The Economist on Manto and the ANC

In the last two weeks The Economist has had two articles (here and here) on our health minister, Manto. From the articles:

  • AIDS is now thought to kill 1,000 South Africans each day
  • Some 12% of the population, more than 5m people, are infected with HIV
  • She [Manto] has sown deadly confusion in the minds of many HIV sufferers by questioning the efficacy of ARVs and exaggerating their side-effects, instead promoting the curative benefits of beetroots, garlic and African potatoes.

Now she has been accused of receiving a liver transplant because of a serious drink problem, and of continuing to drink since her transplant. The local Sunday Times, in possession of her confidential medical records, also alleges that hospital staff were forced to bring her booze during an earlier hospital stint for a shoulder operation. The newspaper maintains that she was convicted of stealing patients’ jewellery and hospital supplies while working in Botswana in the 1970s, following which she was banned from the country for ten years.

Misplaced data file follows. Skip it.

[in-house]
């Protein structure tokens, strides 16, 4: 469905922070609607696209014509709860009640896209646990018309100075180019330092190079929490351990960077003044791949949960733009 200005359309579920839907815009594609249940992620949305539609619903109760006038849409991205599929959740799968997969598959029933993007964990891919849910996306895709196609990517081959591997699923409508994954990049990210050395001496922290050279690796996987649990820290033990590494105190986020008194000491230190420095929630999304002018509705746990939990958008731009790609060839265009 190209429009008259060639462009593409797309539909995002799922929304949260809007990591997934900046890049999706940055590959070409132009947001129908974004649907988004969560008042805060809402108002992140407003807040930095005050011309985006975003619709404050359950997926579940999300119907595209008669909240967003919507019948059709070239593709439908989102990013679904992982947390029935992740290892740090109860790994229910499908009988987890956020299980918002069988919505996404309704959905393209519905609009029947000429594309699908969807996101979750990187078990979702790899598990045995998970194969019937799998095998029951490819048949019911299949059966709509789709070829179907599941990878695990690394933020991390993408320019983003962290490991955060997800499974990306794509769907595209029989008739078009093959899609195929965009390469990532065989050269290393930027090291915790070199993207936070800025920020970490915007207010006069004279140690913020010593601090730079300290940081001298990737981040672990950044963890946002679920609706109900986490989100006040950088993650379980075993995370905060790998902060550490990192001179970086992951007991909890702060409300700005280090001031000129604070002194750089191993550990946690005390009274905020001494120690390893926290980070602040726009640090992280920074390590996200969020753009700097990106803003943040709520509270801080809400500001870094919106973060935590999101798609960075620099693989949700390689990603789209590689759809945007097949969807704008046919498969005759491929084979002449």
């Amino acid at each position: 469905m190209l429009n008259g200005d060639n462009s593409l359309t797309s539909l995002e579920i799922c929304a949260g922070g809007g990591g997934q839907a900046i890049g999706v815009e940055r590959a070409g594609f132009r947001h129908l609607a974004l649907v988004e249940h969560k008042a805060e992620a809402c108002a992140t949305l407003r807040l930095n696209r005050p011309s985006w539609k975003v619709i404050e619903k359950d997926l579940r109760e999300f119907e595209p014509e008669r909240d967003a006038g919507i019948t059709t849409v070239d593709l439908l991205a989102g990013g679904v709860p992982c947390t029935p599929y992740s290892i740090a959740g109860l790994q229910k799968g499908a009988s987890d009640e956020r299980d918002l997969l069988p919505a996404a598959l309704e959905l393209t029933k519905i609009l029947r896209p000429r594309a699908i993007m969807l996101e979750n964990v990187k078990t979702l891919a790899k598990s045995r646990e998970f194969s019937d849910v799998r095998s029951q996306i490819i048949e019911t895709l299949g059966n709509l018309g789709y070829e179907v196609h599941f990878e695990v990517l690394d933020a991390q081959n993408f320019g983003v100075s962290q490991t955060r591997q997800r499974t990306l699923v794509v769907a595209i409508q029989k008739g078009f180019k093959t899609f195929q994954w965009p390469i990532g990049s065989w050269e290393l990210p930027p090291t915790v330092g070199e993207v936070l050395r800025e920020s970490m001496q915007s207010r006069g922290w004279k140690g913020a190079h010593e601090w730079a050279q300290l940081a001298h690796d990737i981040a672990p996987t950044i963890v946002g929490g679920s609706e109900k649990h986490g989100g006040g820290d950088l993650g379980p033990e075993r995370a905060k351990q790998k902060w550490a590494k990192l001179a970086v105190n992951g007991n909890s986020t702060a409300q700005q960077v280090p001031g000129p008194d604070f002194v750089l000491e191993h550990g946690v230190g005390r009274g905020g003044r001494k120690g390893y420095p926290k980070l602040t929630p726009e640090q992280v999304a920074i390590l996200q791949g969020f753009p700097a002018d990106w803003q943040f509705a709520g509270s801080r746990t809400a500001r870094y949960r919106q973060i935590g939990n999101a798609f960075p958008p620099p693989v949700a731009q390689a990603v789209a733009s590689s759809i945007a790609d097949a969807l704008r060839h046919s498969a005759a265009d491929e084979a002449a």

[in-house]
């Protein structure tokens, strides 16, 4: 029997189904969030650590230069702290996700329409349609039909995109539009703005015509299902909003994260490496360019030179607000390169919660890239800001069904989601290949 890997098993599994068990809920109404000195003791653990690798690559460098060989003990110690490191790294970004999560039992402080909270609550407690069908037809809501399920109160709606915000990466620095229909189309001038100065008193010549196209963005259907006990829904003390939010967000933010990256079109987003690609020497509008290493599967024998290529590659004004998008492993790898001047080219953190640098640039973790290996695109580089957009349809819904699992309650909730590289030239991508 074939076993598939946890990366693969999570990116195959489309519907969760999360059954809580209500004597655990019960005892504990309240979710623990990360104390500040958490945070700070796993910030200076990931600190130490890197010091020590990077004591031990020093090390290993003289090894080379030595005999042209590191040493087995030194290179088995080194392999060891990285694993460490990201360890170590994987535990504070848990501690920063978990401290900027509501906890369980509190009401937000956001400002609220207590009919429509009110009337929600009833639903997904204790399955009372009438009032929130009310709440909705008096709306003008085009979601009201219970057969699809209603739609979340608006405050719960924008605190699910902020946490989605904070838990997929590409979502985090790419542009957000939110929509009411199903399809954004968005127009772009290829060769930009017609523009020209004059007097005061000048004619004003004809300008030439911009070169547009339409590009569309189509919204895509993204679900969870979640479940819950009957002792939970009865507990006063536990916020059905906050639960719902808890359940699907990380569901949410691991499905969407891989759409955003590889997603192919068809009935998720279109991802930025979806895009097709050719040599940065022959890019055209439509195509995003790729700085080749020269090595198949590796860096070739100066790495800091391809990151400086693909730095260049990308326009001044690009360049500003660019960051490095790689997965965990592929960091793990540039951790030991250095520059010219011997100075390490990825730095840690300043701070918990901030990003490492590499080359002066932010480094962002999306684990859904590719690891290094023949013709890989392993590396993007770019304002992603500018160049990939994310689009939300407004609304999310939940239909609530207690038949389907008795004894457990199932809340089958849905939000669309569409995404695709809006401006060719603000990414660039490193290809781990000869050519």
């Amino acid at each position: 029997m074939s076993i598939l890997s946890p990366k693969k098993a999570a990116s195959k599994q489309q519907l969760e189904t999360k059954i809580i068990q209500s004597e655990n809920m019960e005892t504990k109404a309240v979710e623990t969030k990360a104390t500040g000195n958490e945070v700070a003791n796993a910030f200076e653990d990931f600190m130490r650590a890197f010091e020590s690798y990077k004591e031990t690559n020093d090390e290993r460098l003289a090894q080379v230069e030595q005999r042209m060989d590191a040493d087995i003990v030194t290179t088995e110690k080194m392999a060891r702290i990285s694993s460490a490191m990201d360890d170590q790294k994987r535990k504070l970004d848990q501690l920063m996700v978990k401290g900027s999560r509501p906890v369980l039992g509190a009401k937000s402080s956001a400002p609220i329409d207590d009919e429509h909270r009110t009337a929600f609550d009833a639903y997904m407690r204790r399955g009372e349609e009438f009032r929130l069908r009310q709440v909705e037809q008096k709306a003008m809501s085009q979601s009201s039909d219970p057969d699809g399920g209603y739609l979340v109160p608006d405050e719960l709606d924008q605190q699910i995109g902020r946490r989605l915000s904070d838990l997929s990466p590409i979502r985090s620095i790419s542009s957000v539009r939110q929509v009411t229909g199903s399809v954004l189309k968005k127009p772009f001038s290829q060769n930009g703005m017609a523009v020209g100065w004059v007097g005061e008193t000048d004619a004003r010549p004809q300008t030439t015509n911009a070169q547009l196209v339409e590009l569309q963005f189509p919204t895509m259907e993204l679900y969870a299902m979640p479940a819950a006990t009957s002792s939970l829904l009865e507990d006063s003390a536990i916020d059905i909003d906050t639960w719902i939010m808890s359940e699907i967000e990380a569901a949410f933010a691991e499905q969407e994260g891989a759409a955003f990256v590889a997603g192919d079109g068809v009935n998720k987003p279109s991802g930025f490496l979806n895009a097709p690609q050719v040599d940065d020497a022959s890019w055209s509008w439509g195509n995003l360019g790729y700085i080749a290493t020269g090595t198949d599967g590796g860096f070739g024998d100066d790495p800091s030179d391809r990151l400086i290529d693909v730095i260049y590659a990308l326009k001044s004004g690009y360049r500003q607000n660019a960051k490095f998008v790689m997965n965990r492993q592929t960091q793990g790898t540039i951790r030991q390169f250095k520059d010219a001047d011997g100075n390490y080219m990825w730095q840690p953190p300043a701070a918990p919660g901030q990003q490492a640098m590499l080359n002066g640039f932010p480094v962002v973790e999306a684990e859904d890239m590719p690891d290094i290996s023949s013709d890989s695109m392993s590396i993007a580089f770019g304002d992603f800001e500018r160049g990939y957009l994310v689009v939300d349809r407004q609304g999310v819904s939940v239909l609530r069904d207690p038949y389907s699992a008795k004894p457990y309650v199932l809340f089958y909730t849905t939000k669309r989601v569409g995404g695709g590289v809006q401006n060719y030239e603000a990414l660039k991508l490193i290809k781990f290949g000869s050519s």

The more general of the articles criticizes Thabo and the ANC in general for firing the effective deputy minister of health instead of Manto:

“Ms Madlala-Routledge was certainly feisty. She was, for instance, fond of visiting hospitals unannounced. Often she witnessed dreadful conditions and poor management—and then talked honestly about these problems in public. To Mr Mbeki and others in the African National Congress-dominated government, this sort of initiative and candour were not evidence of a democratic representative doing her job but of an undisciplined cadre refusing to defer to her bosses, who prefer to discuss such matters behind closed doors.”

I have often thought along similar lines about the ANC. The organization had to survive years of exile and oppression so it had to develop a strong emphasis on providing a united front and absolute loyalty. When your lives are at stake and you’re fighting an oppressive regime you can’t afford to show any dissension.

The problem is that those times are gone and the ANC still emphasizes the same culture – which is bad for a democracy. Absolute loyalty is not only unnecessary, it is having a negative effect on the country.